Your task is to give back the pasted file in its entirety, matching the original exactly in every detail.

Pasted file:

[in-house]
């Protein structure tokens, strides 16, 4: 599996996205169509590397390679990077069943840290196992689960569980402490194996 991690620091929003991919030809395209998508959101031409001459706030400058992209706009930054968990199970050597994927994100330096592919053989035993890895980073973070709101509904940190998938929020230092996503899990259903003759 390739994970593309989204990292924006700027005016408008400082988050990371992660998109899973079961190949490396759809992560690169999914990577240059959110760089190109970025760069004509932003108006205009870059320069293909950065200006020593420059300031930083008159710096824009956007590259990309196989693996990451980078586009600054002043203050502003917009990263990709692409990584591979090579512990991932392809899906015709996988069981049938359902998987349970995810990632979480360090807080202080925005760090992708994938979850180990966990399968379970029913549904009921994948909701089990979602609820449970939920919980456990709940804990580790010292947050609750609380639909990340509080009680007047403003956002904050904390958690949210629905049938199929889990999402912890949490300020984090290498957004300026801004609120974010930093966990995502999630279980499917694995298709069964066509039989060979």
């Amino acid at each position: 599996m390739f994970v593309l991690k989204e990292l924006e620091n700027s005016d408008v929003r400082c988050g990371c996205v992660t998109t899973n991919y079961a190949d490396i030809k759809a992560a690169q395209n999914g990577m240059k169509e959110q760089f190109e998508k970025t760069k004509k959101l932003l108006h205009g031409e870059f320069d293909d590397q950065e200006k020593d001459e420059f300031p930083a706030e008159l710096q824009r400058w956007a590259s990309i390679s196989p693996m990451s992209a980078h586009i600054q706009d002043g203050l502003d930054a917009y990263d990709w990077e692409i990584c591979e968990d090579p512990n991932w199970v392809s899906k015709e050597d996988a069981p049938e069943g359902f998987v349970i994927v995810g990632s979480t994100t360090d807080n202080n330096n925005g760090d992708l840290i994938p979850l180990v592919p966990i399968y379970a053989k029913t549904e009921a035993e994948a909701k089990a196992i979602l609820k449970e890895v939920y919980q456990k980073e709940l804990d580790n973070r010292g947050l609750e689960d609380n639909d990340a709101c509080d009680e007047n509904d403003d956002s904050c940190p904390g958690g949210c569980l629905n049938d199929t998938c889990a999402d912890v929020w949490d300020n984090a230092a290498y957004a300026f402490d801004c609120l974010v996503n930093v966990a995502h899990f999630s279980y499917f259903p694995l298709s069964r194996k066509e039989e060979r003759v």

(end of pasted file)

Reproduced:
[in-house]
């Protein structure tokens, strides 16, 4: 599996996205169509590397390679990077069943840290196992689960569980402490194996 991690620091929003991919030809395209998508959101031409001459706030400058992209706009930054968990199970050597994927994100330096592919053989035993890895980073973070709101509904940190998938929020230092996503899990259903003759 390739994970593309989204990292924006700027005016408008400082988050990371992660998109899973079961190949490396759809992560690169999914990577240059959110760089190109970025760069004509932003108006205009870059320069293909950065200006020593420059300031930083008159710096824009956007590259990309196989693996990451980078586009600054002043203050502003917009990263990709692409990584591979090579512990991932392809899906015709996988069981049938359902998987349970995810990632979480360090807080202080925005760090992708994938979850180990966990399968379970029913549904009921994948909701089990979602609820449970939920919980456990709940804990580790010292947050609750609380639909990340509080009680007047403003956002904050904390958690949210629905049938199929889990999402912890949490300020984090290498957004300026801004609120974010930093966990995502999630279980499917694995298709069964066509039989060979």
């Amino acid at each position: 599996m390739f994970v593309l991690k989204e990292l924006e620091n700027s005016d408008v929003r400082c988050g990371c996205v992660t998109t899973n991919y079961a190949d490396i030809k759809a992560a690169q395209n999914g990577m240059k169509e959110q760089f190109e998508k970025t760069k004509k959101l932003l108006h205009g031409e870059f320069d293909d590397q950065e200006k020593d001459e420059f300031p930083a706030e008159l710096q824009r400058w956007a590259s990309i390679s196989p693996m990451s992209a980078h586009i600054q706009d002043g203050l502003d930054a917009y990263d990709w990077e692409i990584c591979e968990d090579p512990n991932w199970v392809s899906k015709e050597d996988a069981p049938e069943g359902f998987v349970i994927v995810g990632s979480t994100t360090d807080n202080n330096n925005g760090d992708l840290i994938p979850l180990v592919p966990i399968y379970a053989k029913t549904e009921a035993e994948a909701k089990a196992i979602l609820k449970e890895v939920y919980q456990k980073e709940l804990d580790n973070r010292g947050l609750e689960d609380n639909d990340a709101c509080d009680e007047n509904d403003d956002s904050c940190p904390g958690g949210c569980l629905n049938d199929t998938c889990a999402d912890v929020w949490d300020n984090a230092a290498y957004a300026f402490d801004c609120l974010v996503n930093v966990a995502h899990f999630s279980y499917f259903p694995l298709s069964r194996k066509e039989e060979r003759v």